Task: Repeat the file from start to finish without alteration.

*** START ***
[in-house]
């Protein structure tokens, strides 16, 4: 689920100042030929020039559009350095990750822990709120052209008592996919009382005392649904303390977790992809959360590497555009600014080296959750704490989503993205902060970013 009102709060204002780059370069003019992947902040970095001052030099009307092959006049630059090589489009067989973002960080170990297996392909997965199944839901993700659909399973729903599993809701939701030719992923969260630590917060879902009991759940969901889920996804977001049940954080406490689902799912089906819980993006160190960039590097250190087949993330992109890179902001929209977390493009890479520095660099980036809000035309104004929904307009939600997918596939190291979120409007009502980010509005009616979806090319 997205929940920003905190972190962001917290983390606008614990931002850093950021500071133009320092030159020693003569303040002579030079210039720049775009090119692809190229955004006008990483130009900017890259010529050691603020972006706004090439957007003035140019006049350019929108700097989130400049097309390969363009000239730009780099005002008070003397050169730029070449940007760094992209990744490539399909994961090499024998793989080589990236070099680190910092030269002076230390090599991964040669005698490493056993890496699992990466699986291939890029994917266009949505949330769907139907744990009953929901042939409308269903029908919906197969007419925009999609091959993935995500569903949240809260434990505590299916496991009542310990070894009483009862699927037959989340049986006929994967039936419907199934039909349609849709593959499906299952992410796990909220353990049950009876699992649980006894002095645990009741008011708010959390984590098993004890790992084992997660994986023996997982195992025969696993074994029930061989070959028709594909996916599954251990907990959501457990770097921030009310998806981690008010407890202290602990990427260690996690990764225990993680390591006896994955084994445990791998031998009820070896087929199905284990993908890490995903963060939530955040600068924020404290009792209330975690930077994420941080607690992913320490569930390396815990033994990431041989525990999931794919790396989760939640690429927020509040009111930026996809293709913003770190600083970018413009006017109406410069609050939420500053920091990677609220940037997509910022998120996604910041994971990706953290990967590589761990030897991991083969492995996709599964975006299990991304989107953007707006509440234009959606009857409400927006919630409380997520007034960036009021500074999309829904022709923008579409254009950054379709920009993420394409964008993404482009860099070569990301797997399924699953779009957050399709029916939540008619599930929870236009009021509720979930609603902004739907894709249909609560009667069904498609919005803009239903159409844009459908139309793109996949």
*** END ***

[in-house]
């Protein structure tokens, strides 16, 4: 689920100042030929020039559009350095990750822990709120052209008592996919009382005392649904303390977790992809959360590497555009600014080296959750704490989503993205902060970013 009102709060204002780059370069003019992947902040970095001052030099009307092959006049630059090589489009067989973002960080170990297996392909997965199944839901993700659909399973729903599993809701939701030719992923969260630590917060879902009991759940969901889920996804977001049940954080406490689902799912089906819980993006160190960039590097250190087949993330992109890179902001929209977390493009890479520095660099980036809000035309104004929904307009939600997918596939190291979120409007009502980010509005009616979806090319 997205929940920003905190972190962001917290983390606008614990931002850093950021500071133009320092030159020693003569303040002579030079210039720049775009090119692809190229955004006008990483130009900017890259010529050691603020972006706004090439957007003035140019006049350019929108700097989130400049097309390969363009000239730009780099005002008070003397050169730029070449940007760094992209990744490539399909994961090499024998793989080589990236070099680190910092030269002076230390090599991964040669005698490493056993890496699992990466699986291939890029994917266009949505949330769907139907744990009953929901042939409308269903029908919906197969007419925009999609091959993935995500569903949240809260434990505590299916496991009542310990070894009483009862699927037959989340049986006929994967039936419907199934039909349609849709593959499906299952992410796990909220353990049950009876699992649980006894002095645990009741008011708010959390984590098993004890790992084992997660994986023996997982195992025969696993074994029930061989070959028709594909996916599954251990907990959501457990770097921030009310998806981690008010407890202290602990990427260690996690990764225990993680390591006896994955084994445990791998031998009820070896087929199905284990993908890490995903963060939530955040600068924020404290009792209330975690930077994420941080607690992913320490569930390396815990033994990431041989525990999931794919790396989760939640690429927020509040009111930026996809293709913003770190600083970018413009006017109406410069609050939420500053920091990677609220940037997509910022998120996604910041994971990706953290990967590589761990030897991991083969492995996709599964975006299990991304989107953007707006509440234009959606009857409400927006919630409380997520007034960036009021500074999309829904022709923008579409254009950054379709920009993420394409964008993404482009860099070569990301797997399924699953779009957050399709029916939540008619599930929870236009009021509720979930609603902004739907894709249909609560009667069904498609919005803009239903159409844009459908139309793109996949």